I'm living proof that if there's one thing TV networks don't like, it's honesty.
When precious ad revenue is at stake, especially in a flatlining economy, a self-deprecating sense of humor isn't simply something that's sure to go unappreciated; it's the kind of thing that can get you shown the door by security and your name removed from a prime spot in the parking lot in a matter of minutes. You can openly roast just about everything else in television, which on the whole is an absurd industry ripe for ridicule, but don't you dare screw with a network's ability to make a profit -- because in the end, that's all that network cares about. Really -- all it cares about. Insulting the CEO's mother would be considered less offensive.
Which leaves me wondering what the hell ABC's going to do with Jimmy Kimmel this morning.
Yesterday, in a seemingly career suicidal moment of honesty for himself -- and a truly historic come-to-Jesus event for the business of network television itself -- the host of ABC's popular late-night talk show delivered a brutal and blistering comic attack on his network's new fall season. It happened during ABC's "Upfront" -- the annual live presentation of a network's fall prime-time lineup, including new shows and mid-season replacements, to the press and, more importantly, an audience full of potential advertisers and ad agencies.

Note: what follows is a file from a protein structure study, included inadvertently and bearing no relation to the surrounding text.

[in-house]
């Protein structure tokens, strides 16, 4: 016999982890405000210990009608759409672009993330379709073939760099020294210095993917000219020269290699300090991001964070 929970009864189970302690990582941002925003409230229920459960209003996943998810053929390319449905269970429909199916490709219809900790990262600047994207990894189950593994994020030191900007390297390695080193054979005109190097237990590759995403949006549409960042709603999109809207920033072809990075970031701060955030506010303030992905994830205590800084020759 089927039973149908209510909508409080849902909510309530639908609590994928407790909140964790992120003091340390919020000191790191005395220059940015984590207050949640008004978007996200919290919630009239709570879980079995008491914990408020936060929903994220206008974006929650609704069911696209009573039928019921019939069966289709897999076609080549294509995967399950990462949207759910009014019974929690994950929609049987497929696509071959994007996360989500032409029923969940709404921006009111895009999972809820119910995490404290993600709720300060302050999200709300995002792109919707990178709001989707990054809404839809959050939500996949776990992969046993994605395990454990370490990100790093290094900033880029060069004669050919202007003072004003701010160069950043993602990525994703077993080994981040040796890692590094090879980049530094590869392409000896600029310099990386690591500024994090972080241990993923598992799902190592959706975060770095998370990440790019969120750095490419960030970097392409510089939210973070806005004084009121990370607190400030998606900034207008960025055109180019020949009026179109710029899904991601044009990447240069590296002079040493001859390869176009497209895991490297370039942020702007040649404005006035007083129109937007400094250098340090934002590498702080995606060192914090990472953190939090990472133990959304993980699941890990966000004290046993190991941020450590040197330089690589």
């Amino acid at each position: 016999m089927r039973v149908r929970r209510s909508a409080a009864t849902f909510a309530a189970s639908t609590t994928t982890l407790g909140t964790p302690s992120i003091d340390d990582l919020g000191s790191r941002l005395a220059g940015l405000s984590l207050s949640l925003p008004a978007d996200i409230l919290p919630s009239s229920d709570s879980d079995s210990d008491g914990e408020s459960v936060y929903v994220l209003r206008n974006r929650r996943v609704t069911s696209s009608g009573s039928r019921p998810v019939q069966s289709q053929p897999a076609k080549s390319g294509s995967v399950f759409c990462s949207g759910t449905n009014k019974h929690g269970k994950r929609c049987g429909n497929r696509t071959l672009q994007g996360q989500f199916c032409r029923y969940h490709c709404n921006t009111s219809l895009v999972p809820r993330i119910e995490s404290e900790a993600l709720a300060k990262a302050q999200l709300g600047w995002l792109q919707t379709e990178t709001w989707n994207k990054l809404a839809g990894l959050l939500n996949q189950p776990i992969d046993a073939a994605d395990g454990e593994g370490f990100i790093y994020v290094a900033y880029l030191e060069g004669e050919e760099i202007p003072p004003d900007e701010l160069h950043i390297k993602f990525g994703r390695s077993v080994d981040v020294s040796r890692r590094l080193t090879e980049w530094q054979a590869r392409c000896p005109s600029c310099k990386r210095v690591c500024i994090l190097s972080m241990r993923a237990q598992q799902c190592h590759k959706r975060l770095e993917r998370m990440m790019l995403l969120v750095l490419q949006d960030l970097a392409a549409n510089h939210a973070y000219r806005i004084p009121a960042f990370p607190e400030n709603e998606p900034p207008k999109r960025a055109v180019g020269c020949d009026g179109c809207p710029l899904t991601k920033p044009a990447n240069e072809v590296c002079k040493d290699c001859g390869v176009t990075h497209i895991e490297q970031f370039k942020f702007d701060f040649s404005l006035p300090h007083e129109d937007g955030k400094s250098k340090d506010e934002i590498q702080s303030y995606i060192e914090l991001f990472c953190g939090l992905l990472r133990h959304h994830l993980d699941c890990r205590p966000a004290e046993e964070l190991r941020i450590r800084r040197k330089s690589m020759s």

Upfronts are generally pompous affairs held in places like Radio City Music Hall and featuring bombastic musical numbers, live celebrity endorsements, laser light, and a stage brimming with overly animated network assholes -- all of which is aimed at distracting the people with money to spend from the fact that your Wednesday night is anchored by a relaunch of BJ and the Bear, starring Ashton Kutcher (finally putting his trucker hat fetish to good use). But like everything else these days, through a combination of internet-led media transparency and the general cynicism of the masses, who've finally come to understand that they're being bullshitted nearly 24/7, the roll-outs for the new TV season are being met with a certain amount of reservation, rather than the wide-eyed awe of years past. In other words: advertisers, like the rest of us, now know how the television business works; they know the truth; they know that the Upfronts are a lot of dazzle, but that the reality in a couple of months -- canceled shows, rearranged schedules, flops that should've been hits -- will likely be much uglier.
Still, famous faces are expected to get on board for these things and behave as if the awful truth doesn't exist. They're expected to bury their self-respect and enthusiastically pimp for the network. For actors, who pretend to be someone else for a living anyway, this may not be much of a problem. For Kimmel, though, it was apparently impossible.
From writer Dave Itzkoff, in yesterday's New York Times online:
Bouncing onto the stage at just after 4 p.m., Mr. Kimmel self-deprecatingly declared, “All of ABC’s late night comedy talent is assembled here on one stage.” After rattling off a few statistics about the affluence of his viewers, he then admitted that he’d made all the numbers up. (He said so in a more obscene way.)
Then, in a “Jerry Maguire”-like moment of clarity, Mr. Kimmel said, “Everything you’re going to hear this week is” nonsense. “Let’s get real here. Let’s get Dr. Phil-real here. These new fall shows? We’re going to cancel about 90 percent of them. Maybe more.”